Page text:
Wednesday, November 01, 2006

What Pilots Can Teach Hospitals About Patient Safety

Bringing pilot safety concepts to hospitals ...

"Wearing scrubs and slouching in their chairs, the emergency room staff members, assembled for a patient-safety seminar, largely ignored the hospital’s chief executive while she made her opening remarks. They talked on their cellphones and got up to freshen their coffee or snag another danish.

A growing number of health care providers are trying to learn from aviation accidents and, more specifically, from what the airlines have done to prevent them. In the last five years, several major hospitals have hired professional pilots to train their critical-care staff members on how to apply aviation safety principles to their work.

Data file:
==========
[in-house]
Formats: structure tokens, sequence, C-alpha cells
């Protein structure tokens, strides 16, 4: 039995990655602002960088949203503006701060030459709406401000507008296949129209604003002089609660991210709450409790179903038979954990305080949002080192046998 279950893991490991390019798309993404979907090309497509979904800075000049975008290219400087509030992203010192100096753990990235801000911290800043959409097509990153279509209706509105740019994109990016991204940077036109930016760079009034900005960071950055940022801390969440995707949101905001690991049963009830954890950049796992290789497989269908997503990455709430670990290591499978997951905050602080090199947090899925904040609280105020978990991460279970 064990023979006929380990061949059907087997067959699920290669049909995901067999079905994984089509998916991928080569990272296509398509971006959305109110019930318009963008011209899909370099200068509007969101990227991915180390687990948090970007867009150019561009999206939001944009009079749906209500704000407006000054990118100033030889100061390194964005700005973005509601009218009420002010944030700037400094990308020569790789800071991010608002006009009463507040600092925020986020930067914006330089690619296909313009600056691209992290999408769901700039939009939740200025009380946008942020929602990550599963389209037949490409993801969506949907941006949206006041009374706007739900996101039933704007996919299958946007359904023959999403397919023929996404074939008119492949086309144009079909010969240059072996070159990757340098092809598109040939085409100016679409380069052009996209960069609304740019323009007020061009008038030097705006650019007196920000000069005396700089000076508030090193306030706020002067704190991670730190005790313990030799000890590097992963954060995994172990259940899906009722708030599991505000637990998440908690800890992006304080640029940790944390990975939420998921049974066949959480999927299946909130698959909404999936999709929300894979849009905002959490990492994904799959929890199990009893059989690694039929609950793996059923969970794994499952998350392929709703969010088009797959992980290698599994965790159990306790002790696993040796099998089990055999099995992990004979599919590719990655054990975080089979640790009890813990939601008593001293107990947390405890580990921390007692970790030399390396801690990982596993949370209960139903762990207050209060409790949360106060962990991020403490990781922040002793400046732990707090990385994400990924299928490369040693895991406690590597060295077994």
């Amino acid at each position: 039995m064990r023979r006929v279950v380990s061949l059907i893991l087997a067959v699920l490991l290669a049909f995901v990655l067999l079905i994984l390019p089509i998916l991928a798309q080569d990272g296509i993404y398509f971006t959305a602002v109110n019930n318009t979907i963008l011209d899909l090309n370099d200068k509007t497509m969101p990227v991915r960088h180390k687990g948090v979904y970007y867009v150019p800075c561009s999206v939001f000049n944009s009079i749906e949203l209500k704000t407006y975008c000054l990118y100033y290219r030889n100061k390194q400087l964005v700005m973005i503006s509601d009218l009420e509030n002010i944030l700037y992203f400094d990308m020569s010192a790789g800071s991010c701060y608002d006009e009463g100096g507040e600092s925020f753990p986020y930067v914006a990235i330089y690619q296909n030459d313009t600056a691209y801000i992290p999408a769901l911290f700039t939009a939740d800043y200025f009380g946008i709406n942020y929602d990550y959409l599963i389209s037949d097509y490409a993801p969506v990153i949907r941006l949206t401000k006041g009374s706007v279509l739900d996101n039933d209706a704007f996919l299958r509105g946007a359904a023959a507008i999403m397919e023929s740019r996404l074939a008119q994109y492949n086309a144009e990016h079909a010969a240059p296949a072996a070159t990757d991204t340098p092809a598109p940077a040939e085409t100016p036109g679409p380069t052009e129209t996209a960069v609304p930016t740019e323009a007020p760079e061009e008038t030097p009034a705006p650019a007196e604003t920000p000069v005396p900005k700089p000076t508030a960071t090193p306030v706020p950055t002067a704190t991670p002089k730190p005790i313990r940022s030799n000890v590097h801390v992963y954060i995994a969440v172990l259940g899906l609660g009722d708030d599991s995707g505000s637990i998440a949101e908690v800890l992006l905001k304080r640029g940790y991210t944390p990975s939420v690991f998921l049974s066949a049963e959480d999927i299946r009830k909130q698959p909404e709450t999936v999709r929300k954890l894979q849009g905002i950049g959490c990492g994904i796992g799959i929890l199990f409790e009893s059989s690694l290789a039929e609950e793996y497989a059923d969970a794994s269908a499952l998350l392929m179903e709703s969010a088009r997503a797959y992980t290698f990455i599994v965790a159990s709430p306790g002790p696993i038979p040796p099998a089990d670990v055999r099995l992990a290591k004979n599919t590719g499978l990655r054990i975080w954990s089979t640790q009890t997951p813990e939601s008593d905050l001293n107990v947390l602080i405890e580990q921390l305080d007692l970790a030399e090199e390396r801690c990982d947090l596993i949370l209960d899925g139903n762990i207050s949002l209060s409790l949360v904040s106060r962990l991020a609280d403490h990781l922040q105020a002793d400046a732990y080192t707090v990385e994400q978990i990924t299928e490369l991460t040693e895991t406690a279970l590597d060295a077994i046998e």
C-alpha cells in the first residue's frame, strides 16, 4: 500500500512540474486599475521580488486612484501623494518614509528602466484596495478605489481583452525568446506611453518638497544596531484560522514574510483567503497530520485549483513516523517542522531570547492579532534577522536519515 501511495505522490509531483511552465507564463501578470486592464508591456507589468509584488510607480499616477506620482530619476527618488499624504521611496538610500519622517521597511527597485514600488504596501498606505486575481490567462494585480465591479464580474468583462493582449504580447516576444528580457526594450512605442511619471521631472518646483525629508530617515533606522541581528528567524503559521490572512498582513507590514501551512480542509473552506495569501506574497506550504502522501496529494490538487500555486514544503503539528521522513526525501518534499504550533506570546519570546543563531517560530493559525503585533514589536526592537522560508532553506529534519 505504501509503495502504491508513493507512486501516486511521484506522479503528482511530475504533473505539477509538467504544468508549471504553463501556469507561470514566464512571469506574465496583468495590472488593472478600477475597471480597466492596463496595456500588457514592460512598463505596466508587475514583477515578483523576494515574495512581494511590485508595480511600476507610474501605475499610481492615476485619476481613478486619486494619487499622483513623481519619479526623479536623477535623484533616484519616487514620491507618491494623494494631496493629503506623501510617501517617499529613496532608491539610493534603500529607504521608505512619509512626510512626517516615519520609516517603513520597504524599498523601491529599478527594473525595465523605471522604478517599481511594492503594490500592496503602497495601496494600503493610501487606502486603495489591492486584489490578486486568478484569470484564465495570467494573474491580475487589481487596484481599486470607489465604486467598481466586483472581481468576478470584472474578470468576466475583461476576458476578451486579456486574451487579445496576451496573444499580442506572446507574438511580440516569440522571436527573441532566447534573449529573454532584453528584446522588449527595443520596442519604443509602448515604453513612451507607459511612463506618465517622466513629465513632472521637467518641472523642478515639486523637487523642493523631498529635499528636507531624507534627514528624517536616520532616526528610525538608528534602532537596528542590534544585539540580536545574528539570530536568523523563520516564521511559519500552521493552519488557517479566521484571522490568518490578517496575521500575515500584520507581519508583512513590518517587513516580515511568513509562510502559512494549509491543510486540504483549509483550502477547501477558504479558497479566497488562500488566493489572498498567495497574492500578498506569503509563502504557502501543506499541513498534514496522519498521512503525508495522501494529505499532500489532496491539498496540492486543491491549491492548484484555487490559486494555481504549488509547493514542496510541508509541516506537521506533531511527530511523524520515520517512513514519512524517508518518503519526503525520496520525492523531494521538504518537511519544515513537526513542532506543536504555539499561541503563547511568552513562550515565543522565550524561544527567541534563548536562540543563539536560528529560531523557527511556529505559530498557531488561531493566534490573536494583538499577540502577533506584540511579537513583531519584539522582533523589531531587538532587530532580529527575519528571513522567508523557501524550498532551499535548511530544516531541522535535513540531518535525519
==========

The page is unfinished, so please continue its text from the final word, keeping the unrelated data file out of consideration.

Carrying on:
They learn standard cockpit procedures like communication protocols, checklists and crew briefings to improve patient care, if not save patients’ lives. Though health care experts disagree on how to incorporate aviation-based safety measures, few argue about the parallels between the two industries or the value of borrowing the best practices.

Spurred by a 1999 report by the Institute of Medicine, an arm of the National Academies, titled “To Err Is Human,” which estimated that as many as 98,000 patients die annually from preventable medical errors, and by more recent bad publicity from mistakes like amputations of the wrong limbs, many health care providers are redoubling their efforts to improve patient safety."    (Continued via New York Times)    [Ergonomics Resources]

Hospitals Learning From Pilots - Ergonomics

Hospitals Learning From Pilots

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